It’s inspiring to watch the “Cajun Navy” of fishing and pleasure boats rescuing people in post-Hurricane Harvey Houston, along with the National Guard and other officials. I’m always on the look-out for examples of people pitching in to help each other and solve problems, whether in peer-to-peer health care, the Maker movement, or evacuating a plane, so I loved the article that David A. Graham just published in The Atlantic on why ordinary citizens are acting as first responders in Houston.
Read what Craig Fugate, former head of the Federal Emergency Management Agency, told Graham in 2015:
“We had almost by default defined the public as a liability. We looked at them as, We must take care of them, because they’re victims. But in a catastrophic disaster, why are we discounting them as a resource? Are you telling me there aren’t nurses, doctors, construction people, all kinds of walks of life that have skills that are needed?”
Replace “public” with “patients” and read that through again. Why is health care discounting ordinary people as a resource? When a personal catastrophe hits, such as a life-changing diagnosis, how might we help people turn to our own “Cajun Navy” of fellow patients and caregivers who can provide vital advice and information? Why, when health systems need reform, do we fail to listen to patients and caregivers, who have a wealth of experience and could contribute to positive change?
Another quote from The Atlantic article (emphasis mine):
“When you step back and look at most disasters, you talk about first responders—lights and sirens—that’s bullshit,” Craig Fugate, who headed FEMA during the Obama presidency, told me in 2015. “The first responders are the neighbors, bystanders, the people that are willing to act.”
That underpinned “whole-community response,” the principle around which Fugate organized FEMA during his eight years in office. (Long only recently started on the job, having been confirmed in June.) The basis for whole-community response is that, while the government simply can never provide a response as quickly as needed, a top-down response from the government isn’t the best answer anyway. Local people know much better what they need, and they benefit from being involved.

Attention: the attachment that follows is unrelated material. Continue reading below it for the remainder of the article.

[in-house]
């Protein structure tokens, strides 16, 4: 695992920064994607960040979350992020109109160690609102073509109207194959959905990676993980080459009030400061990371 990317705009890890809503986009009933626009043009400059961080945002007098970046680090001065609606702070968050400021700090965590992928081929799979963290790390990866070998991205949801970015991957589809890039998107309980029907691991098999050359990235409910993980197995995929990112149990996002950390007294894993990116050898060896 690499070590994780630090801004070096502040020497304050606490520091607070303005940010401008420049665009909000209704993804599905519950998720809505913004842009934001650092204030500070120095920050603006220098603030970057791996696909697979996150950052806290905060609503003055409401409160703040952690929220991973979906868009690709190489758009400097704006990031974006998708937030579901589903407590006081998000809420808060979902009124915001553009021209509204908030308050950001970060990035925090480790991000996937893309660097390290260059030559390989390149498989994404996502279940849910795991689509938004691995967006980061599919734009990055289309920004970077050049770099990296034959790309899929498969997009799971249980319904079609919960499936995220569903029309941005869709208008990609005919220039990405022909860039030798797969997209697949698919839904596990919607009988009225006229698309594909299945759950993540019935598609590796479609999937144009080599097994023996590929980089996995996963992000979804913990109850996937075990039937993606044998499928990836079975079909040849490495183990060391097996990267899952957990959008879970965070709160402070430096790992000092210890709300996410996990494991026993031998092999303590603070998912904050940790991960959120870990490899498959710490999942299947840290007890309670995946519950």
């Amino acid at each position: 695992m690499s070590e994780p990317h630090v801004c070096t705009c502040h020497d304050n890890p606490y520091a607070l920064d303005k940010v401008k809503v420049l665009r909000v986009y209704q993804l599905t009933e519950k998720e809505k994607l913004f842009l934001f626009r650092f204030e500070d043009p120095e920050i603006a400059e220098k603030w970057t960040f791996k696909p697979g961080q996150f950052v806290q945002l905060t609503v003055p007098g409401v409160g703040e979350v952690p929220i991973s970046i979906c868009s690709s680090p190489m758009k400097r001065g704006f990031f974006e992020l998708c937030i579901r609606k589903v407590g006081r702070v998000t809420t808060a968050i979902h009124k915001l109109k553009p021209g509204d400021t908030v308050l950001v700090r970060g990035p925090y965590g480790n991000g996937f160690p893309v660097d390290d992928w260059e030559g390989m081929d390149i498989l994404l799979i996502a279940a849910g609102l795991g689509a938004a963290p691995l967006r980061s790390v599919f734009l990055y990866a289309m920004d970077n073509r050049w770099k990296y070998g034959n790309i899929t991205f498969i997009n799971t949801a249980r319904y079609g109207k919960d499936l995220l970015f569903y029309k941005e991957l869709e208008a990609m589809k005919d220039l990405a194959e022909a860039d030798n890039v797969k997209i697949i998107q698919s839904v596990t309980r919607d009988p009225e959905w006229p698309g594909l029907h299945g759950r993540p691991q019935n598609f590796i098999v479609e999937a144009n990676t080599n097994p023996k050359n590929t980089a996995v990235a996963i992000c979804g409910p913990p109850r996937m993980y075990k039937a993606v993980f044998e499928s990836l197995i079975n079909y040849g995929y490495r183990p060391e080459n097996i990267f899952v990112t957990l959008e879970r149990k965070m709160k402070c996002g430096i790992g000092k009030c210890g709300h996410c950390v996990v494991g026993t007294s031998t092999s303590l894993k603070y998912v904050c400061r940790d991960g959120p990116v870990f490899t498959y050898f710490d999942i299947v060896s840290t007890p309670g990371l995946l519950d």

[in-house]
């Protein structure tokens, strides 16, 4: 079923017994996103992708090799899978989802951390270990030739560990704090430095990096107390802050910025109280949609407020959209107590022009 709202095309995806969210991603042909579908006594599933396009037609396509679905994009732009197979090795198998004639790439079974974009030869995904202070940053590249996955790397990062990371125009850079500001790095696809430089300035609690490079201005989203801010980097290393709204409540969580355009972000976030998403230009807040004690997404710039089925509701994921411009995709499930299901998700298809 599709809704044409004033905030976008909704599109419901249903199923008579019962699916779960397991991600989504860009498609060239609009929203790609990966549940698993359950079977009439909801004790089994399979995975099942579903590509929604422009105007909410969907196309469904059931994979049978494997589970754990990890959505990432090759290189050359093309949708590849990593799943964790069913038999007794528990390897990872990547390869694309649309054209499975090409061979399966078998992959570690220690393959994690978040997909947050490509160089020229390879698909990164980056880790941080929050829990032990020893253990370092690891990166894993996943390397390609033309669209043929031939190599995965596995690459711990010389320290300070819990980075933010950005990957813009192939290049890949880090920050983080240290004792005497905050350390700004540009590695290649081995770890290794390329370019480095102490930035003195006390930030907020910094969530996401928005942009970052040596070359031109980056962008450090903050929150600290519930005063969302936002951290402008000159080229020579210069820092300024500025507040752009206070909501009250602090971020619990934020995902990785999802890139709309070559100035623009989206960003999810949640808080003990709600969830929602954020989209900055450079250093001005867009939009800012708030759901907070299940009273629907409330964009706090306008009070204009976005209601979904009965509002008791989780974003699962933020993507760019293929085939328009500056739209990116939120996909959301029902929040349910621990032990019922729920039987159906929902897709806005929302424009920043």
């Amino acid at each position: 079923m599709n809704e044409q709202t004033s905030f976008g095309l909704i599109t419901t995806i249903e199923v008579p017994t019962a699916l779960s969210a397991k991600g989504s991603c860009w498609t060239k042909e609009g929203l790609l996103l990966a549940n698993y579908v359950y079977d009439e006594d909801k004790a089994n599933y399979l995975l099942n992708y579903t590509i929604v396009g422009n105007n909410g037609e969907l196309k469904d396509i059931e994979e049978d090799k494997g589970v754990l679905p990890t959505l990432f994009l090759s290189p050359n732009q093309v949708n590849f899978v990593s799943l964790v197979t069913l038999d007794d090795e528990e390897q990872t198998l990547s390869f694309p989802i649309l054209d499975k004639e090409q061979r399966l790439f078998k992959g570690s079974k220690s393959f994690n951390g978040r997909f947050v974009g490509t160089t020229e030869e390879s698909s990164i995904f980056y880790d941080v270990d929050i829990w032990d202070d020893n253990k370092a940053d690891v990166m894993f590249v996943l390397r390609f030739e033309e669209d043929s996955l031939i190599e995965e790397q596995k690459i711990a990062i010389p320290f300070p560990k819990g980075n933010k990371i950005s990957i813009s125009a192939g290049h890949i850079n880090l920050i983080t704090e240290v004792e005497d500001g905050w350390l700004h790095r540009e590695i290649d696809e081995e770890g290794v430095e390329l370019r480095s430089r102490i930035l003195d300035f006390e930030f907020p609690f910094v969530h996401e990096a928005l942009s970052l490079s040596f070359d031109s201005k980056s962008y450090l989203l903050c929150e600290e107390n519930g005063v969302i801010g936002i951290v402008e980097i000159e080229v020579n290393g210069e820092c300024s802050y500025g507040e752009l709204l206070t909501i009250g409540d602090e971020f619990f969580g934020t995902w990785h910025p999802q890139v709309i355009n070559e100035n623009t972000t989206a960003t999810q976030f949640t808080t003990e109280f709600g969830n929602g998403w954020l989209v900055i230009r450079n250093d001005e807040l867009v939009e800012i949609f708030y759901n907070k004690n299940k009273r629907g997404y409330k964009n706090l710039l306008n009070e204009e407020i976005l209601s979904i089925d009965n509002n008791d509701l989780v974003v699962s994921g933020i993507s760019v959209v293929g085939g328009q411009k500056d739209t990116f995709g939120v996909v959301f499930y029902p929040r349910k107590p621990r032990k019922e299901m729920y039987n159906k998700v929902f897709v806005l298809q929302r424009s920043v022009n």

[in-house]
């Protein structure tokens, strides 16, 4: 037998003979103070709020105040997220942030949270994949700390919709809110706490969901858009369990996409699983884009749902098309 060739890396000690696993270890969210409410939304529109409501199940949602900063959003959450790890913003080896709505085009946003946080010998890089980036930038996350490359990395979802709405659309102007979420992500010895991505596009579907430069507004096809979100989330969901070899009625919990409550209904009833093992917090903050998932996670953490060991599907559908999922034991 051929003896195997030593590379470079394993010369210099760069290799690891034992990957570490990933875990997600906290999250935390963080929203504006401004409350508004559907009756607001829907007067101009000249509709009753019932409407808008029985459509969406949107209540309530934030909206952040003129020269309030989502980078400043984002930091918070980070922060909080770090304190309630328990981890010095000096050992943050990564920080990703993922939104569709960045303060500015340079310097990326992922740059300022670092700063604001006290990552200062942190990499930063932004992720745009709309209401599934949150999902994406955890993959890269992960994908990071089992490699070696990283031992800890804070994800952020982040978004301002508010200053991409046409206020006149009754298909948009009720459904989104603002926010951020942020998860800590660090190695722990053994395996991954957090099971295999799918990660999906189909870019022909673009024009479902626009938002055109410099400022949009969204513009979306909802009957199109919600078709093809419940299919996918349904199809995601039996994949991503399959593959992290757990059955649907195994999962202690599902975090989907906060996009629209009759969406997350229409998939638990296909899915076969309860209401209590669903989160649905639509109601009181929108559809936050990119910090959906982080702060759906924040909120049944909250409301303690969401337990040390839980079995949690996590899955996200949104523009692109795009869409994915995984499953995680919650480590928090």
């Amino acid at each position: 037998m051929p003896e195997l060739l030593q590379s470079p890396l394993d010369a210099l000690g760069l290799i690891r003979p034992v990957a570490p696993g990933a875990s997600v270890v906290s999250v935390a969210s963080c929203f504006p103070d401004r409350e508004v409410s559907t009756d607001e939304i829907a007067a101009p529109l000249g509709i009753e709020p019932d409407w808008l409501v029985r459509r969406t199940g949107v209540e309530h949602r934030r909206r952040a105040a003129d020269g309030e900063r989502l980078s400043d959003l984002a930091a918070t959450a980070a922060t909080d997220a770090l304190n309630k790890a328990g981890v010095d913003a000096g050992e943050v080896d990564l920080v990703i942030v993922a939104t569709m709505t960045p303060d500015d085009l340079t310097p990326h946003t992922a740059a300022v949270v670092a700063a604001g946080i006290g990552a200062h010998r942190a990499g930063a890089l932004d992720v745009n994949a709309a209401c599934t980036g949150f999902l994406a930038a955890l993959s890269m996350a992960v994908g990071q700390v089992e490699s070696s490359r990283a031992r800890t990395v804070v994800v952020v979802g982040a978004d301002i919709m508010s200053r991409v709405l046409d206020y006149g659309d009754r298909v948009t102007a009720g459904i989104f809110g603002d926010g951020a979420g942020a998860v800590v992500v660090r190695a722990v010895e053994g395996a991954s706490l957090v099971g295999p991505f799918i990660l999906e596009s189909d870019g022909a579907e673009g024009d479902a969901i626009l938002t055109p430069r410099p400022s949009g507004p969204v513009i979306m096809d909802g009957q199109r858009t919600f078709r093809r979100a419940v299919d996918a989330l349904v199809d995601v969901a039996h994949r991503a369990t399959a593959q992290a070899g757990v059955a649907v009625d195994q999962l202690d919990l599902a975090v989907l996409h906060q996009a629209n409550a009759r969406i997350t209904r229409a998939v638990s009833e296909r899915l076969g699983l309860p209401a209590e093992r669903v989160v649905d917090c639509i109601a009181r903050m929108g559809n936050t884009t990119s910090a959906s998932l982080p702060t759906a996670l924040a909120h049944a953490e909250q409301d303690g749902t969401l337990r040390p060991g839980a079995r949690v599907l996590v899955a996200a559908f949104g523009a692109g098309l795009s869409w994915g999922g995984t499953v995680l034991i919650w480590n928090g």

A top-down response in health care is not always the best answer either. “Locals” (aka patients and caregivers) would benefit from being involved in health care decision-making, particularly when it affects them the most.
We are consistently leaving half the team on the bench in health care and that needs to change. Let’s create a “whole-community response” in health and health care. I’d welcome your ideas and comments below.
Featured image courtesy of the Texas National Guard.
I love everything about this post, Susannah. Excluding the person who lives with the disease 24/7 makes no sense. If someone goes to bed with a disease and wakes up with the disease they should be seen as a part of the team in their own care. No one knows their experience better than them, they are essentially their own first-responder and could, in certain situations, be someone else’s first responder. Let’s use what we’ve got!
Susannah Fox says
Thanks! When I was at HHS, I convened a meeting with colleagues at NASA and UTMB in Houston and Galveston to talk about how to build capacity for sustaining human life in extreme environments, such as in space or after a disaster, when there is no power and nobody coming to help right away.
One participant in that meeting, Dara Dotz, is the co-founder of Field Ready, and the Human Factors Lead for Made In Space, Inc. She told stories about being a first responder post-earthquake in Nepal and how important it is to involve local people in creating the solutions to the problems they face. It’s not just a feel-good, everyone-on-board exercise. Locals know where to find supplies. Locals who help design and build the solution will know how to fix it when it breaks, long after the first-responders go home.